Epistolary Bodies: Gender and Genre in the Eighteenth-Century Republic of Letters

By Elizabeth Heckendorn Cook | Go to book overview

INTRODUCTION
Imprinting the Body LADY BRADSHAIGH'S 'CLARISSA'

The seven volumes of the copy of Clarissa that its author, Samuel Richardson, presented to his friend Lady Bradshaigh testify to the degree of Bradshaigh's--and Richardson's--engagement with her role in the novel's composition. These volumes have been passed back and forth between author and critic, an exchange documented by the annotations in two hands that appear in the margins of the printed text. The visual effect of printed letters, manuscript annotations, and comments on those annotations is palimpsestic: on some pages, the faded script overruns the empty space of the margins and extends into the interstices of the darker bars of print, an irregular manuscript tracery against the formal lines of typography. The back flyleaves of the seventh volume are entirely covered with Bradshaigh's distinctive scrawl, setting forth a proposed revision of the novel's ending: the virtuous Clarissa is to be allowed an exemplary single life; Lovelace also is to live, at least long enough for repentance.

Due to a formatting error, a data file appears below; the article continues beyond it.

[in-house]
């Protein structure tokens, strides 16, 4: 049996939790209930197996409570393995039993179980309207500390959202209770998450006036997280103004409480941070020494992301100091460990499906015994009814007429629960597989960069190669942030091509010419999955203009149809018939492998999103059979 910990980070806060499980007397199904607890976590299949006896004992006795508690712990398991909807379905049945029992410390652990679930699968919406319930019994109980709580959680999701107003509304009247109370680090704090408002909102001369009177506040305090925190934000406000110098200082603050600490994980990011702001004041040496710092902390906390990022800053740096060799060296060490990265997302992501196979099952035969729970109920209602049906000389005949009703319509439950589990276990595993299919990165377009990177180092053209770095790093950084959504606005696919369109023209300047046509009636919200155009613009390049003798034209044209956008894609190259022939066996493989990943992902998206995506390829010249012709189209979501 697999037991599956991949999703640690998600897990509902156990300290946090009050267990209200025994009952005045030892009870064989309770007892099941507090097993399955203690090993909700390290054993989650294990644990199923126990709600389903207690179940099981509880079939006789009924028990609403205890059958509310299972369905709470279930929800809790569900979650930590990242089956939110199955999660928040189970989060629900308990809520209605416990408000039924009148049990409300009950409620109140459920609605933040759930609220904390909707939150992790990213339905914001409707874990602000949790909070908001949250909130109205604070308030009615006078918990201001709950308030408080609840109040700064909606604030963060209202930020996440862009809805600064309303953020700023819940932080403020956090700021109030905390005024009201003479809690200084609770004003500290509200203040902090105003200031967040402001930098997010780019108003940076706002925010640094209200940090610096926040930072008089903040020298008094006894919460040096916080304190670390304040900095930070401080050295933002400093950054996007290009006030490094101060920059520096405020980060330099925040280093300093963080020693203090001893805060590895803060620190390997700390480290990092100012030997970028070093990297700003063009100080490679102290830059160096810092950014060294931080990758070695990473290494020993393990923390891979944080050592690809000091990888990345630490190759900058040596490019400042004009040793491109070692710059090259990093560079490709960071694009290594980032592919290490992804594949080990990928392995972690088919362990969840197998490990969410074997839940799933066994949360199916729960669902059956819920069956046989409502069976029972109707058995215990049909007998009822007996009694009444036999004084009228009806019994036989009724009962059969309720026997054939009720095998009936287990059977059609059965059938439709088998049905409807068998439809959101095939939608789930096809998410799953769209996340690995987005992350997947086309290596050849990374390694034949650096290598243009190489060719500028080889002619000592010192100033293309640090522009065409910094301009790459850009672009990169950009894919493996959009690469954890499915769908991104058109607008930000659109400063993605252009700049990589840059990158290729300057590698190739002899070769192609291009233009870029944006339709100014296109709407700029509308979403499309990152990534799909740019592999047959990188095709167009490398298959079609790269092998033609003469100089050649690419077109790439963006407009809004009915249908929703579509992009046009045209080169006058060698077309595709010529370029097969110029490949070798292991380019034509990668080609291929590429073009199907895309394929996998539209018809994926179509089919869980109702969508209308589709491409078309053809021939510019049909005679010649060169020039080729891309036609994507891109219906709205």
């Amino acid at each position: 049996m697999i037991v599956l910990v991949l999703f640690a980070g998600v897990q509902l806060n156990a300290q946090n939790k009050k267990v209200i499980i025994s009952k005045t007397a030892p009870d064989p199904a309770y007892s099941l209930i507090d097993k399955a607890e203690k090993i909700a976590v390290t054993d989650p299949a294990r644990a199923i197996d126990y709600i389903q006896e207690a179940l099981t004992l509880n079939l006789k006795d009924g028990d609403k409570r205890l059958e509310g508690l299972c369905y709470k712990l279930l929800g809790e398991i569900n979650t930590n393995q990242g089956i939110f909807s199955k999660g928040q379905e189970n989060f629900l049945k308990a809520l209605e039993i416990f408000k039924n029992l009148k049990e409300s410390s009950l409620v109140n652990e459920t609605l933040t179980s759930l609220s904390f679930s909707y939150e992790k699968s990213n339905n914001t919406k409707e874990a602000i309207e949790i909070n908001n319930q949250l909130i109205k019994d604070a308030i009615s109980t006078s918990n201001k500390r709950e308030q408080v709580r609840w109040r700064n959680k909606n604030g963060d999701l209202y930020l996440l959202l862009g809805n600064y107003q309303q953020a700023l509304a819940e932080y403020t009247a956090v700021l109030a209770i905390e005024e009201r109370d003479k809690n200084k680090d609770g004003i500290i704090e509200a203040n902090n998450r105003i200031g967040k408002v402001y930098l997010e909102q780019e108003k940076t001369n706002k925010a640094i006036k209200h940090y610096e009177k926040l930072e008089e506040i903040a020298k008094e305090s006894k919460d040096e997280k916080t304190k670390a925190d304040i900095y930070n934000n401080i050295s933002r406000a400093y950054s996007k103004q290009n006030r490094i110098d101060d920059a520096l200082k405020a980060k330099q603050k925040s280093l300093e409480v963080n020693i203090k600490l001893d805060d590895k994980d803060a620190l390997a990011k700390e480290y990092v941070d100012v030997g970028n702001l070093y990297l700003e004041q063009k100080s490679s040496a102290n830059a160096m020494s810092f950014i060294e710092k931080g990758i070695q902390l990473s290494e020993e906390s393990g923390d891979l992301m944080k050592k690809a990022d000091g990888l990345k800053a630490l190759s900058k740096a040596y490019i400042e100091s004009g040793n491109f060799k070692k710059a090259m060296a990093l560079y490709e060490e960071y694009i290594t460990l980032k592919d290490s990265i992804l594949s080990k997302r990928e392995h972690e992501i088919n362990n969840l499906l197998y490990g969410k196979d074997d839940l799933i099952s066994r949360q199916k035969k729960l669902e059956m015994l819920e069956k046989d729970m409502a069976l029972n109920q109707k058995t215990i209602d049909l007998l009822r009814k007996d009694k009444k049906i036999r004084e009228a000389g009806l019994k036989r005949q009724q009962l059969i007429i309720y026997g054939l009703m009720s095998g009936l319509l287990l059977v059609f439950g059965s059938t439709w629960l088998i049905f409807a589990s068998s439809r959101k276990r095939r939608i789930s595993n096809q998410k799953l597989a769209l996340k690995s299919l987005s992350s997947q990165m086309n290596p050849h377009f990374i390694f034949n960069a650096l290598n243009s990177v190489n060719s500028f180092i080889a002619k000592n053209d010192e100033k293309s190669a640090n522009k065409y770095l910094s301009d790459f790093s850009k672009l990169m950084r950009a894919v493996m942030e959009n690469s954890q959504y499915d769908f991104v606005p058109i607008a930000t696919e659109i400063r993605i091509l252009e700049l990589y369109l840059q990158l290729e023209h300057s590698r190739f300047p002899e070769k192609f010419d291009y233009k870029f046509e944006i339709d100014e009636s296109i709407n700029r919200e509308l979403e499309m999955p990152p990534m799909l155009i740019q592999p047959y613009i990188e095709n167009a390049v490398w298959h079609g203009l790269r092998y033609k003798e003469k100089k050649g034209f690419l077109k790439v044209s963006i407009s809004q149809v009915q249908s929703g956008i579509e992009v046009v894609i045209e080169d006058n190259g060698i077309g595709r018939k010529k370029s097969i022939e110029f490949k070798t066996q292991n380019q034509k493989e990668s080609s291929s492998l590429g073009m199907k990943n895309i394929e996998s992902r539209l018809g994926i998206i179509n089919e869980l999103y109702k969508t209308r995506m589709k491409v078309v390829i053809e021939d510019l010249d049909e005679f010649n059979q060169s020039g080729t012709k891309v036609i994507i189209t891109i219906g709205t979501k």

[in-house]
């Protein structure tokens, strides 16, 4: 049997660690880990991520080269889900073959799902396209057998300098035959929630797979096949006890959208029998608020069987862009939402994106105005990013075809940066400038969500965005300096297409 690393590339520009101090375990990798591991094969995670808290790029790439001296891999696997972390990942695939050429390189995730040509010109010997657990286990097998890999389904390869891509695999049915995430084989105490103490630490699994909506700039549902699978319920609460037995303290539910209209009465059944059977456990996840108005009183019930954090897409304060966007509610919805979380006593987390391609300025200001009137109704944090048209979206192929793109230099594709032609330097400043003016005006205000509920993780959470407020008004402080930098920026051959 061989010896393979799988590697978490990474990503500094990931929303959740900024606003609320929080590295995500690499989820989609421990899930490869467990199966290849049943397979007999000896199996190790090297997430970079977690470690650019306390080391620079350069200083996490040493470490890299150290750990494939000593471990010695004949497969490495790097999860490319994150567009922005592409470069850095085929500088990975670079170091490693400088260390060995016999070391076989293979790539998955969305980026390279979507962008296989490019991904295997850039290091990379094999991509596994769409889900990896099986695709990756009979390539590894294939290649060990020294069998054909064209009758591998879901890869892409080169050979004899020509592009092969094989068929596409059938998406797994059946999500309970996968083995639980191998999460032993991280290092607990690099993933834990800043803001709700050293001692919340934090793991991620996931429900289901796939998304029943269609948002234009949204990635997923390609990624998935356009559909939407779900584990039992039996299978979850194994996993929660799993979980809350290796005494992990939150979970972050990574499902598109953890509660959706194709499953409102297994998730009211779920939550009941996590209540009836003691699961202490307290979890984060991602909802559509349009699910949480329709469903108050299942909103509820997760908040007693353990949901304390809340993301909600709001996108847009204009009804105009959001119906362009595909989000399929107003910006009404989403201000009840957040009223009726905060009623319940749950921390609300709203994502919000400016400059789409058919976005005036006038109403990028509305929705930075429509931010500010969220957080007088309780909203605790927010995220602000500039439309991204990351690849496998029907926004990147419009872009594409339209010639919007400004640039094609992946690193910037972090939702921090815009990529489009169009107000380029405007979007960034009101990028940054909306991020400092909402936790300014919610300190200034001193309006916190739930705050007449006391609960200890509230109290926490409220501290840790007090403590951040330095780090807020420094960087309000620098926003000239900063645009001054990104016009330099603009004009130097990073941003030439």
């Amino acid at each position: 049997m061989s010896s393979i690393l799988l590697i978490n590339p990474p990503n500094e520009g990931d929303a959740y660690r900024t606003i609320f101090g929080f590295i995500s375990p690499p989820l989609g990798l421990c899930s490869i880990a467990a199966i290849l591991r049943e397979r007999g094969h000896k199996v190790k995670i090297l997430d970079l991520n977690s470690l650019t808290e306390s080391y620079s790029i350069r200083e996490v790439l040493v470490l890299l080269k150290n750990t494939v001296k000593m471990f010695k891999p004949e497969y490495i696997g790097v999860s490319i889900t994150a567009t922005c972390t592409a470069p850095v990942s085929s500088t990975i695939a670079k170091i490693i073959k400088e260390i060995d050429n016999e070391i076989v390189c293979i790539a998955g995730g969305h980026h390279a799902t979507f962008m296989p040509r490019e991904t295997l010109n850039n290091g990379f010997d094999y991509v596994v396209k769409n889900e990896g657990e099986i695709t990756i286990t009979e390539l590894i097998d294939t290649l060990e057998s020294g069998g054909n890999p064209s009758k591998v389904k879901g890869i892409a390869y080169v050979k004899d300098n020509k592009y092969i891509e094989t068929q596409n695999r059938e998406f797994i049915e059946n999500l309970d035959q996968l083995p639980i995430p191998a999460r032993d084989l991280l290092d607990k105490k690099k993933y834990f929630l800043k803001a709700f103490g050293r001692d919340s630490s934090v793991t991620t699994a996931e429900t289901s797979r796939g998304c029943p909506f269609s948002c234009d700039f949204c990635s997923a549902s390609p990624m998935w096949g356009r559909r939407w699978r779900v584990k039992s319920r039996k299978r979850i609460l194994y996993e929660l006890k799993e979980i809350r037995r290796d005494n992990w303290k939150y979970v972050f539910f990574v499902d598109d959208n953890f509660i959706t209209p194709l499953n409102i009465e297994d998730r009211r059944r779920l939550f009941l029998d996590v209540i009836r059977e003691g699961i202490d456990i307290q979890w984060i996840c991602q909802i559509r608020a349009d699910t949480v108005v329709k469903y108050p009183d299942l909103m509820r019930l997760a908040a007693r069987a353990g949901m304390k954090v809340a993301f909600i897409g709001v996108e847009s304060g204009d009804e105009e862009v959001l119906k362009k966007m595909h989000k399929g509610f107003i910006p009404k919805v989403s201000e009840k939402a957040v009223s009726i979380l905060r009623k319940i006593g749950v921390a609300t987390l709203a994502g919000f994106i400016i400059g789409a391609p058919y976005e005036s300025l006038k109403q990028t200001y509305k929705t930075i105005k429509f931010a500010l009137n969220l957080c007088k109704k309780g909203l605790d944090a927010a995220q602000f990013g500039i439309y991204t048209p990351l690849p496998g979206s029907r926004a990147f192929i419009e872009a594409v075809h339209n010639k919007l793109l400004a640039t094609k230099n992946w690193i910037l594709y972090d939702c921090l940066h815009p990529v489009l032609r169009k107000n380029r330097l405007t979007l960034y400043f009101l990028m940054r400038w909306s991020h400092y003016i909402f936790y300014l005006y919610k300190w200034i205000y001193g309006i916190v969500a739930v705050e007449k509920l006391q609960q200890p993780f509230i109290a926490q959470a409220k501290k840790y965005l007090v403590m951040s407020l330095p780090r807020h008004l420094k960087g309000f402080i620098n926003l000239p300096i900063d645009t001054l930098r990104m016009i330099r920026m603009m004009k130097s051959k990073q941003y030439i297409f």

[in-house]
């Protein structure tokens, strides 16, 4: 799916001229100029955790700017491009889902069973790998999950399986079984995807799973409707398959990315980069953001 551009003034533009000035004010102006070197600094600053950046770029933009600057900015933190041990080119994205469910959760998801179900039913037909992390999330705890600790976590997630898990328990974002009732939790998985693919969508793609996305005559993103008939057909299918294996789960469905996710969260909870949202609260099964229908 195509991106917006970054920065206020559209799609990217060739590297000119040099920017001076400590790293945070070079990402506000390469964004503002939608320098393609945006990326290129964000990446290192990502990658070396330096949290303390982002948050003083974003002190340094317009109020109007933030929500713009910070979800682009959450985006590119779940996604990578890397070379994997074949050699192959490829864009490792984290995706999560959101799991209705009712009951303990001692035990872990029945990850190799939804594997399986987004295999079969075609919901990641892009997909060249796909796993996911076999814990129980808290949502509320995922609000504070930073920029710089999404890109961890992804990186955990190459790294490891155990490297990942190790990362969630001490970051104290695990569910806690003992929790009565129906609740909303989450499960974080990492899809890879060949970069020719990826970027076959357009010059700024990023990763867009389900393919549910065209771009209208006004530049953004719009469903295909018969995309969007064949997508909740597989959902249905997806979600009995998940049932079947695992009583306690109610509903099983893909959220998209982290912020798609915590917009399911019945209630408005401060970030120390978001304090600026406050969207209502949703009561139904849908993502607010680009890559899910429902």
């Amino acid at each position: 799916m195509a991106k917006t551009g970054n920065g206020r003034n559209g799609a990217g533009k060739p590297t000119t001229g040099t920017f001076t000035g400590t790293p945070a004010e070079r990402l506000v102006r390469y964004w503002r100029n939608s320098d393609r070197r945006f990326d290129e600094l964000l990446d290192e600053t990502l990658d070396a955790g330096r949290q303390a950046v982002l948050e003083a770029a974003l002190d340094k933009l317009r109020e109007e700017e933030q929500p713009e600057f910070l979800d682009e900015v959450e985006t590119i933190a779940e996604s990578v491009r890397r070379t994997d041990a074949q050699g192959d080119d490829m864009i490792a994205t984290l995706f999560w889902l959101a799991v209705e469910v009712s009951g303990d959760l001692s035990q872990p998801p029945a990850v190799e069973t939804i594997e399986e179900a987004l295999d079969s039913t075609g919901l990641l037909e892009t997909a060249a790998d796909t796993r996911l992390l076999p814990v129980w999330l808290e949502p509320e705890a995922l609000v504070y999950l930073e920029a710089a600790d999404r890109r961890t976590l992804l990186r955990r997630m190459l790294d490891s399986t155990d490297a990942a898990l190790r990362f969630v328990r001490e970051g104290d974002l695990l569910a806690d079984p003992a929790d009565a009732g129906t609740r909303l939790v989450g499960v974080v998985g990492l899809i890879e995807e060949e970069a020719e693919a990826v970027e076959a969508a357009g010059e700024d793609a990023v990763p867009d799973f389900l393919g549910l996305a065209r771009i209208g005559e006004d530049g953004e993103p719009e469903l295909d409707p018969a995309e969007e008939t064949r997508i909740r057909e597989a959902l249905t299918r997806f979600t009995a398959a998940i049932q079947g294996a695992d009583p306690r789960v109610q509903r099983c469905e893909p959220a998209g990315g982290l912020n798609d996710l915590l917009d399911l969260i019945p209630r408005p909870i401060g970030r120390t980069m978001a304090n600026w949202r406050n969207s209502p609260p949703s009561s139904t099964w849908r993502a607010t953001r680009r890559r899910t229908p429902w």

As you sit in the hushed, auratic environs of Princeton's Rare Books reading room, opening the slipcase of each volume, lifting out the small book inside and turning its pages in search of the manuscript traces of an authentic historical exchange, this unique and irreplaceable copy of Clarissa begins to suggest the epistemological complexities that underlie eighteenth-century epistolary

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